G
Table of Contents

Title Page
A
B
C
D
E
F
G
J. L. Gabrian
Captain Anthony G. Gallagher
Captain Alexander P. Gallino
William Galt
Captain Charles B. Galton
Captain Fred D. Galton
John H. Galwey
Hon. George W. Gardner
Captain Thomas Garner
Hiram Garretson
Edward F. W. Gaskin
Frank R. Gebhard
Lawrence G. Gebhard
Captain Nicholas Gebhard
William Geisler
Captain Vincent Gerard
William J. Gervin
A. C. Getchell
A. W. Getchell
George Gibson
Captain James Gibson
John Gibson
Captain Abner G. Gilbert
J. H. Gilbo
Samuel R. Gill
W. C. D. Gillespie
Captain John Gillis
Captain George D. Gillson
Captain Peter J. Girard
Captain Cos. A. Giroux
Captain John R. Glover
Walter Charles Goddard
Captain Samuel Golden
Captain F. A. Goodell
Captain A. E. Goodrich
Charles C. Goodwin
Captain Charles C. Goodwin
William H. Goodwin
F. P. Gordon
Edward J. Gorie
Captain Joseph Gorman
Peter J. Gorman
Harvey D. Goulder
James D. Gow
Edmon A. Graham
Captain John Graham
John H. Graham
R. S. Grant
William Whitney Grant
Captain George L. Graser
Captain Carlton Graves
General John Card Graves
Robert Gray
Alfred A. Green
Andrew J. Green
Captain Frederick W. Green
Captain James H. Green
Captain Joseph M. Green
John William Greene
Alexander Greenhalge
Captain Ben Gregory
J. N. Gregory
Captain Thomas Gregory
John N. Gretzinger
Captain William H. Griffin
George A. Grubb
Captain Stephen B. Grummond
Captain Gabriel Gunderson
Captain Martin A. Gunderson
Captain George Gutcher
Captain William B. Guyles
H
I
J
K
L
M
N
O
P
Q
R
S
T
U
V
W
Y
Z
Table of Illustrations

John N. Gretzinger

John N. Gretzinger was born at Fairview, Hancock Co., W. Va., January 12, 1868. He attended the public schools of that village until he was fourteen years old. Upon leaving school he went to work in his father's tannery, where he acquired his first knowledge of steam engineering and soon became engineer of the shop, taking care of the boilers and engine, steam pumps, steam heating system, etc., and making his own repairs. He began to study books and mechanical papers on steam and steam engineering, and by diligent study acquired a good general knowledge of the subject. He became more interested in the profession, and was looked upon as a well-posted young man. He had charge of different stationary engines until he was about twenty-one years old, when he entered a machine shop at Wellsville, Ohio, and where he remained until offered a position in Pittsburg, where he served three years in the engineering department of the American Iron and Steel Works. He then got the idea that he would like to have some experience as a marine engineer, and in March, 1893, he asked for a few days' vacation, which was granted. He kept his own counsel, and he set out for the Great Lakes to see if he could not get a position as oiler on board some ship to work himself up to marine engines. Being a perfect stranger to all marine men he considered his chances for such a position very slim, but fortunately he secured a position as oiler on the steamer City of Cleveland. He at once returned to Pittsburg, resigned his position there and made preparations to go on the lakes, accepting a position as oiler on the City of Cleveland, of the D. & C. line, where he remained two seasons, passing the examination and getting government license for marine engineer in February, 1895. Soon after he was promoted to the position of first assistant engineer of the new steamer City of Mackinac, which position he has held for the past four seasons. His entire life, it might be said, since a boy of thirteen years old, has been devoted to steam engineering in one branch or the other. He takes an interest in all matters pertaining to steam engineering, and is a man much devoted to reading and study.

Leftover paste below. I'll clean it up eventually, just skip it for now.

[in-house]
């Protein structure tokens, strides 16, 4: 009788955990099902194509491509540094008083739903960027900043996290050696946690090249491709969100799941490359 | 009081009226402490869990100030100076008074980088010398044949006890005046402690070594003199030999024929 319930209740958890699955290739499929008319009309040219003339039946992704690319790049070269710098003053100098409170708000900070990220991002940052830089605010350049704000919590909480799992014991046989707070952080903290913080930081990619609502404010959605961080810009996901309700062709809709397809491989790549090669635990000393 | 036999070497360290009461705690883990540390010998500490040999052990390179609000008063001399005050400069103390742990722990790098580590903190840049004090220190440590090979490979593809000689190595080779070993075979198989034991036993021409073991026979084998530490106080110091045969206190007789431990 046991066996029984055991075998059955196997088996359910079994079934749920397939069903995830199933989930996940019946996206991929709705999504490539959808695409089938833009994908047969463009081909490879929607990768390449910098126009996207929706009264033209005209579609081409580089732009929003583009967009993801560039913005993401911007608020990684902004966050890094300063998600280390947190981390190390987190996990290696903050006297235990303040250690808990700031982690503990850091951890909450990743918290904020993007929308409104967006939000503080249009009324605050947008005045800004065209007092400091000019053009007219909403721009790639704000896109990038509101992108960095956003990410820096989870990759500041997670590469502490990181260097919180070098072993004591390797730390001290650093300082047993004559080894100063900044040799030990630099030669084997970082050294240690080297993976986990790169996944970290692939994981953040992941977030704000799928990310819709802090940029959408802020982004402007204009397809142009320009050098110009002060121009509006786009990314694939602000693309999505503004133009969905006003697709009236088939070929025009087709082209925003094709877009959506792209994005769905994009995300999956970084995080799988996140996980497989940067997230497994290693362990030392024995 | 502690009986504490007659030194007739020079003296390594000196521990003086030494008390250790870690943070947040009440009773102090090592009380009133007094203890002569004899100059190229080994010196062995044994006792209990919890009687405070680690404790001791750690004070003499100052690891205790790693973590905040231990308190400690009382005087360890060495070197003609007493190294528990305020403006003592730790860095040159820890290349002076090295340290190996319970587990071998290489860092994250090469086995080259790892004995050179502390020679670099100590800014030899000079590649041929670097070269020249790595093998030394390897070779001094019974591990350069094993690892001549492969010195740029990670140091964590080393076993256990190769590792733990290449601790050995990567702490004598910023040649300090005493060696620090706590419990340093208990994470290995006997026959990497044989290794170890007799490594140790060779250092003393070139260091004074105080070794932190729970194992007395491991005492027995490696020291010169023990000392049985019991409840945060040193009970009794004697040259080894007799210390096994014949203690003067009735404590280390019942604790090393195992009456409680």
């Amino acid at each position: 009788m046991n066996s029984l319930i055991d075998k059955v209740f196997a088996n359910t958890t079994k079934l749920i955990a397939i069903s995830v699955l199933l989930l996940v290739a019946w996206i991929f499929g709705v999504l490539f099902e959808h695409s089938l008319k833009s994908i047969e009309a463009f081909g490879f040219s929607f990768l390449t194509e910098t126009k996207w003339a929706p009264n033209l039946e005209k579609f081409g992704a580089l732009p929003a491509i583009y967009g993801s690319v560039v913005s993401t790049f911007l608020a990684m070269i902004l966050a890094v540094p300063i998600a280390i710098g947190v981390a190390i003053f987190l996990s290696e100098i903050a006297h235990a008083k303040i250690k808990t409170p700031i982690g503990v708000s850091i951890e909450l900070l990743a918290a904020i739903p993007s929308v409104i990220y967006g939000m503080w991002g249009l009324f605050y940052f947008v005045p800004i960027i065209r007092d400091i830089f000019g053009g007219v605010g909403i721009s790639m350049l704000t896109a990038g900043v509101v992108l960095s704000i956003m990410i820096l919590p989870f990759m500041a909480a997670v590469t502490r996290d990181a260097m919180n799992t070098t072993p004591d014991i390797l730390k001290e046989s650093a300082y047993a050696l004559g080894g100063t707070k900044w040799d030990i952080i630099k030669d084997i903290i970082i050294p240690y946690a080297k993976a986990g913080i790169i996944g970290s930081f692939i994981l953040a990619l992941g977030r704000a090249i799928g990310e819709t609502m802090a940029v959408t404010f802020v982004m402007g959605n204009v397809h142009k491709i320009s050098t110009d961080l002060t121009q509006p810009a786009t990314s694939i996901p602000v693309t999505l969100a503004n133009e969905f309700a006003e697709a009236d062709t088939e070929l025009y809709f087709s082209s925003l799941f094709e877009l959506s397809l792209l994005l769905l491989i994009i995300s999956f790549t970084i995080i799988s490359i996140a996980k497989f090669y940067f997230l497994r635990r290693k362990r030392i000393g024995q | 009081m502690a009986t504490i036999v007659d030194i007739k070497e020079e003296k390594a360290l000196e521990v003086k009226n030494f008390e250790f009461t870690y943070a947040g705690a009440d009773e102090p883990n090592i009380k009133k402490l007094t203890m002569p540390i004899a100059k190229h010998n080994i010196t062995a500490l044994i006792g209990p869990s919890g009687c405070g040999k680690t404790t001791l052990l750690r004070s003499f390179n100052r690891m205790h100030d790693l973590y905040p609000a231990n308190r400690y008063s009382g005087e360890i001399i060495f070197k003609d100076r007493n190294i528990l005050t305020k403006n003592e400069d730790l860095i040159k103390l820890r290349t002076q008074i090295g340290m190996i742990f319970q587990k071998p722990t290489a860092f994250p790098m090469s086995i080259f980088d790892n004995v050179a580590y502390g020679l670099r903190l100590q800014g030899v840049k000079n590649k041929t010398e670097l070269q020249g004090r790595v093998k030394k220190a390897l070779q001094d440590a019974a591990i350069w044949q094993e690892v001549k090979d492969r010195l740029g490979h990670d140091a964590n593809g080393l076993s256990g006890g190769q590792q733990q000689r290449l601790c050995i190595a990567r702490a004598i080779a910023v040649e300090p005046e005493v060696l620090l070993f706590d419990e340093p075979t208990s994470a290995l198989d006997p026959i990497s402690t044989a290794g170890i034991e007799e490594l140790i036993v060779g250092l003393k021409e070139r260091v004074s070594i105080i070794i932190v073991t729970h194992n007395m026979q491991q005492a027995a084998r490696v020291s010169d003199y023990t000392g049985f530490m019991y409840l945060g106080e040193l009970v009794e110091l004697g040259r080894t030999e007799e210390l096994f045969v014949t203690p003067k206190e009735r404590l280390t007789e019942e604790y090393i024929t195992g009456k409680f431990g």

He is a member of several secret societies, among them the M.E.B.A. and the I.O.O.F.

 


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Volume I


This version of Volume II is based, with permission, on the work of the great volunteers at the Marine Captains Biographies site. To them goes the credit for reorganizing the content into some coherent order. The biographies in the original volume are in essentially random order.

Some of the transcription work was also done by Brendon Baillod, who maintains an excellent guide to Great Lakes Shipwreck Research.